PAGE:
Bid to overturn L.A. pot shop ban qualifies for ballot
Activists seeking to repeal a ban on medical marijuana outlets in Los Angeles have secured enough verified signatures to place their measure on the ballot, City Clerk June Lagmay said Monday.
Backers of medical marijuana dispensaries needed 27,425 valid signatures for their measure to qualify. Lagmay said a statistical sampling of the signatures showed that activists had turned in 110% of the amount needed.
The council now has the option of repealing its ordinance, calling a special election or placing the measure on the ballot in the March 5 election, when voters will choose a mayor, city controller, city attorney and eight council members. The third scenario is currently considered the most likely.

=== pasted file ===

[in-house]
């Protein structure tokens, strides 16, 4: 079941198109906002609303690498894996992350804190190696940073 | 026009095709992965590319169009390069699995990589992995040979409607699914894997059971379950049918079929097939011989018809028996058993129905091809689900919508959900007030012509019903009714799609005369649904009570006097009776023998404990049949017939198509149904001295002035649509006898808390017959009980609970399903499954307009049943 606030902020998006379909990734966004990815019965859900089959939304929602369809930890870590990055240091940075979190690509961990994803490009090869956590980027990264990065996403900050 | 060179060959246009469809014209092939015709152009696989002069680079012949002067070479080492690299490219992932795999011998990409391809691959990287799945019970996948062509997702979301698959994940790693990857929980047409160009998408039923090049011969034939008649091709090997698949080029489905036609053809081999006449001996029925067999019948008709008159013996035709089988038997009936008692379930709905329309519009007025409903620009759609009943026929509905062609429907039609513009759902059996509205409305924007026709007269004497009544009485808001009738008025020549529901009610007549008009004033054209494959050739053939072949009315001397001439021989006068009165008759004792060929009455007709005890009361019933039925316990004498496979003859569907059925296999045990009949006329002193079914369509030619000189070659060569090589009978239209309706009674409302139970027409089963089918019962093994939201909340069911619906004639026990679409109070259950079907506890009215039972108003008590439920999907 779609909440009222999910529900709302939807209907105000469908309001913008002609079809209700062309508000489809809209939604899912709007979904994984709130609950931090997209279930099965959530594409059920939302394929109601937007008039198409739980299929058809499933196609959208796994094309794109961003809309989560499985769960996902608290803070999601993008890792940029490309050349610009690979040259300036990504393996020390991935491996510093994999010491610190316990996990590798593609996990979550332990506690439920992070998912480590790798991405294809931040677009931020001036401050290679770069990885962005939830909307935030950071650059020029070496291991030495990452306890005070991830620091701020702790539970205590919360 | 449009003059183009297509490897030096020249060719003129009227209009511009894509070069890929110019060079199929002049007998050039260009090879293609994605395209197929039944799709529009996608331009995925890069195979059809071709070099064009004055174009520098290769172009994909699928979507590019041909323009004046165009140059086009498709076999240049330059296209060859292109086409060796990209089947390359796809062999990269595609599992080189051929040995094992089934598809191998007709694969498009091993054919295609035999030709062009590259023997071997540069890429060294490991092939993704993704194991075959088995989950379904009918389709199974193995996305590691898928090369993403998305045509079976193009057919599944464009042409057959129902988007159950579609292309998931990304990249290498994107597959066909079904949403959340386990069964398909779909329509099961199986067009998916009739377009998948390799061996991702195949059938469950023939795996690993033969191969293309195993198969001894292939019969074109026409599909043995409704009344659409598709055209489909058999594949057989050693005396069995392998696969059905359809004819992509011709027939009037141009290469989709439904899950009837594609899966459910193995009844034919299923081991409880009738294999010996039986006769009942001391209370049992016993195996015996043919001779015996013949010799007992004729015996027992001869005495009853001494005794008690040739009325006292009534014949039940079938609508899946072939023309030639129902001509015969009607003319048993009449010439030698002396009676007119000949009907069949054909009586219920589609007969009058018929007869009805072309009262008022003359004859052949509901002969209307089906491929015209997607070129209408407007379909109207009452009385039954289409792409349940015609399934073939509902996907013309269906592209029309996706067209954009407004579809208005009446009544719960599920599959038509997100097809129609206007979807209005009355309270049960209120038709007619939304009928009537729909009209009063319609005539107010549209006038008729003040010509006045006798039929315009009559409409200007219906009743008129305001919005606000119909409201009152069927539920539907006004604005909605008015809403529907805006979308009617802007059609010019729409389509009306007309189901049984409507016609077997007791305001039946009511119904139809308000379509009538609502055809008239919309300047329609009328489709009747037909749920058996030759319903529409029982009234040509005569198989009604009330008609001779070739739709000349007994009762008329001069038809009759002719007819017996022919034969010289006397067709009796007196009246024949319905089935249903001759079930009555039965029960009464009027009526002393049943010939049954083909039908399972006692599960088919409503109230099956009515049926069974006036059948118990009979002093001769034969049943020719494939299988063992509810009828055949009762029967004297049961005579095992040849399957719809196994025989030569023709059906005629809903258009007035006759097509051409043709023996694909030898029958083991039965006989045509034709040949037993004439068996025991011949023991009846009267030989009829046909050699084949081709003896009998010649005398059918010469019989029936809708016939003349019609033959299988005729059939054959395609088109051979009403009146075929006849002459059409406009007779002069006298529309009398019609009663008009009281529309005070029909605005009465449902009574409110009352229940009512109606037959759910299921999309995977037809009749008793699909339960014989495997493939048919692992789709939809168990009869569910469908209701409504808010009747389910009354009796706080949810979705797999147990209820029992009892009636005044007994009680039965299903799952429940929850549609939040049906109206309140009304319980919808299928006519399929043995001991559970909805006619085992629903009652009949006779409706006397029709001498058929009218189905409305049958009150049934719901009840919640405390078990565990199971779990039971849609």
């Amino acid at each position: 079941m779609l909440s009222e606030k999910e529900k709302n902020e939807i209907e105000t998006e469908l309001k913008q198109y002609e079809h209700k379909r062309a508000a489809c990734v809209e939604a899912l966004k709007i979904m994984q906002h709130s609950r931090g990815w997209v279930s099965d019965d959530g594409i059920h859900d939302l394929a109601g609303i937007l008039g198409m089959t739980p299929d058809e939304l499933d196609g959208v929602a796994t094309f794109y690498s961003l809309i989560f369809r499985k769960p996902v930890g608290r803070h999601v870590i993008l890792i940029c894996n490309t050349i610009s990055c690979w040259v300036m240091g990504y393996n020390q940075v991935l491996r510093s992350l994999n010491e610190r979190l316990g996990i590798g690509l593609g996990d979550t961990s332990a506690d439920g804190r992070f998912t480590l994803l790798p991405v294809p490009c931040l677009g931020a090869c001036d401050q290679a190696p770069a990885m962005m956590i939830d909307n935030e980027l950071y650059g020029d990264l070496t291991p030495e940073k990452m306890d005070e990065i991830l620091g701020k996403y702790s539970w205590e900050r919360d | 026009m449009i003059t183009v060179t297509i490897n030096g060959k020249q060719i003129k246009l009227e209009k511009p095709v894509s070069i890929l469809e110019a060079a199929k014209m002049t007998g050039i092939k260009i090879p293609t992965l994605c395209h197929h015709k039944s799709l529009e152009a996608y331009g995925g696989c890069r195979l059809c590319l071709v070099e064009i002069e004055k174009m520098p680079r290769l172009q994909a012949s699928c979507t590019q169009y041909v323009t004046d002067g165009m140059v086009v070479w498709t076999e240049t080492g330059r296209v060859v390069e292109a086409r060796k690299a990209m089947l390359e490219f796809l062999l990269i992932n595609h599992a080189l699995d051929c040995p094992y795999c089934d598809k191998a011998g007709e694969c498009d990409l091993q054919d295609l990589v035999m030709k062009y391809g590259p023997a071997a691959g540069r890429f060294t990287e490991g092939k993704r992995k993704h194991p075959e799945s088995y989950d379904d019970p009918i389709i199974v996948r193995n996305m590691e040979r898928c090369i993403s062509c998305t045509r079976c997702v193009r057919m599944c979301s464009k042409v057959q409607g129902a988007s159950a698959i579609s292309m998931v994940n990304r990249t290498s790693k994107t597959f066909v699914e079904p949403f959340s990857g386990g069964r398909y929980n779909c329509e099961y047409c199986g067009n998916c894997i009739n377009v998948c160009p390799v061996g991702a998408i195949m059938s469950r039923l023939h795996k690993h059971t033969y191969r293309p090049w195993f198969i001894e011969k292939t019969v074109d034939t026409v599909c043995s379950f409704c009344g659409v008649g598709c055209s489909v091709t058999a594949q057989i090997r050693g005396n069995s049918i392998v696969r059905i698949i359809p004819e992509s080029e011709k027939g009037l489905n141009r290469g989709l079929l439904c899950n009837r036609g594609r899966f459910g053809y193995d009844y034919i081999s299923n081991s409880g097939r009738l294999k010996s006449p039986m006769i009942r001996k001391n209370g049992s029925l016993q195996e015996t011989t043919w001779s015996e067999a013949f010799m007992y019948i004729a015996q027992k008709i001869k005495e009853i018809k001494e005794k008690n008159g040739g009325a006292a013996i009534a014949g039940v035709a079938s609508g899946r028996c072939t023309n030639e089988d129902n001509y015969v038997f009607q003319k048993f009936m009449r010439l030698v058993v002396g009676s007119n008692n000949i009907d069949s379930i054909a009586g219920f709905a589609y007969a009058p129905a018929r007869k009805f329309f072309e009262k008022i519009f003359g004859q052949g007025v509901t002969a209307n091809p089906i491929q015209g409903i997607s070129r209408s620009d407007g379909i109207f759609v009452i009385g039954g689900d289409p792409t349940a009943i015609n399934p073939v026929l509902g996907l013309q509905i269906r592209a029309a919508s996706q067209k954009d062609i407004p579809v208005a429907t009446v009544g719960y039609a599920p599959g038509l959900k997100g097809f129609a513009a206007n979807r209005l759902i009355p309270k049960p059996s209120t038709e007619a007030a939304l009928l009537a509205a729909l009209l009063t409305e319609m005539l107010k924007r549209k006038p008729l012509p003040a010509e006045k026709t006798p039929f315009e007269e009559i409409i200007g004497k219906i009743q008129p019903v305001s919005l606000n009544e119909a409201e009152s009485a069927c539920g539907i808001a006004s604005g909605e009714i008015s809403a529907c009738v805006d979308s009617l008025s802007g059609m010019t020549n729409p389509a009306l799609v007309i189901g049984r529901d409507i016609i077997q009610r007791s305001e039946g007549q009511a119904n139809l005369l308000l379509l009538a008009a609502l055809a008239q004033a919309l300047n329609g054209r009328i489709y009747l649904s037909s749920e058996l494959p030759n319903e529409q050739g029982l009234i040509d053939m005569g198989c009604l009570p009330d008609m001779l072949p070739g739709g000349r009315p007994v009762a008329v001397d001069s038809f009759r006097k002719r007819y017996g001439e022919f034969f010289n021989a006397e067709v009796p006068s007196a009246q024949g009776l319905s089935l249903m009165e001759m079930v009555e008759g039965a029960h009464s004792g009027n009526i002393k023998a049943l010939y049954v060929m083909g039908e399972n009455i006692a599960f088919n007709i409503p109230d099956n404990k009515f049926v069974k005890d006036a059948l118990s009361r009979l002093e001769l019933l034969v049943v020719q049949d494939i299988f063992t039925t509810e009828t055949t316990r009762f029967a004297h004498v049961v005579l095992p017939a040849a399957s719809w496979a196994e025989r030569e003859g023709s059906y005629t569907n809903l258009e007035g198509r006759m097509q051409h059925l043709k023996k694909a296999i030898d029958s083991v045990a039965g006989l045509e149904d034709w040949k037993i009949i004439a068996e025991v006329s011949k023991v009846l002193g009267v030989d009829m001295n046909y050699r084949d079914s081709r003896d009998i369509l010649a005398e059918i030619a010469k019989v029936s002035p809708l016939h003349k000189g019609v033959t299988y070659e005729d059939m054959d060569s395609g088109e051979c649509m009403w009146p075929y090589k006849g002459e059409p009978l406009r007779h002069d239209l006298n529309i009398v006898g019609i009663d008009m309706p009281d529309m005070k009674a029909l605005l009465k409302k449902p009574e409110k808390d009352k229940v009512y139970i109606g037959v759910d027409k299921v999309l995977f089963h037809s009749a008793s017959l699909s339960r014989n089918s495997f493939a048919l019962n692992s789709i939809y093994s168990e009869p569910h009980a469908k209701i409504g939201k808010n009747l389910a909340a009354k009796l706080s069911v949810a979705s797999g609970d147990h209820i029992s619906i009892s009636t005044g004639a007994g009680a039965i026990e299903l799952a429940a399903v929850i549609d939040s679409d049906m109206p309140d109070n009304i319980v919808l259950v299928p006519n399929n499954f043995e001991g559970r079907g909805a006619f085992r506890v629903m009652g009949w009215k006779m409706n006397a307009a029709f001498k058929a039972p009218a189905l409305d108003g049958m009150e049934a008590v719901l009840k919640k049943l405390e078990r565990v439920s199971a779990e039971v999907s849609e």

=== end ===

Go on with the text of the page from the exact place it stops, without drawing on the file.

Councilman José Huizar spearheaded passage of the ordinance, which prohibits the sale of cannabis but allows groups of three people or fewer to cultivate and share the drug. Implementation of that ordinance was put on hold when activists turned in roughly 49,000 signatures seeking to overturn it.
The referendum is backed by several groups, including the United Food and Commercial Workers Union, Local 770, which started unionizing dispensary workers earlier this year, and the Greater Los Angeles Collective Alliance, an association of dispensary operators who registered with the city before a moratorium on new pot shops was enacted in 2007.
"We are prepared to go to the ballot if that's what we need to do," she said. "But we'd rather deal with them here and now. It would be much simpler for everyone involved."
Photo: Sharon Lee, a city operations manager, looks over petitions to repeal a ban on medical marijuana outlets at the L.A. city clerk's office last month. Activists secured enough signatures to place the measure on the ballot. Credit: Brian van der Brug / Los Angeles Times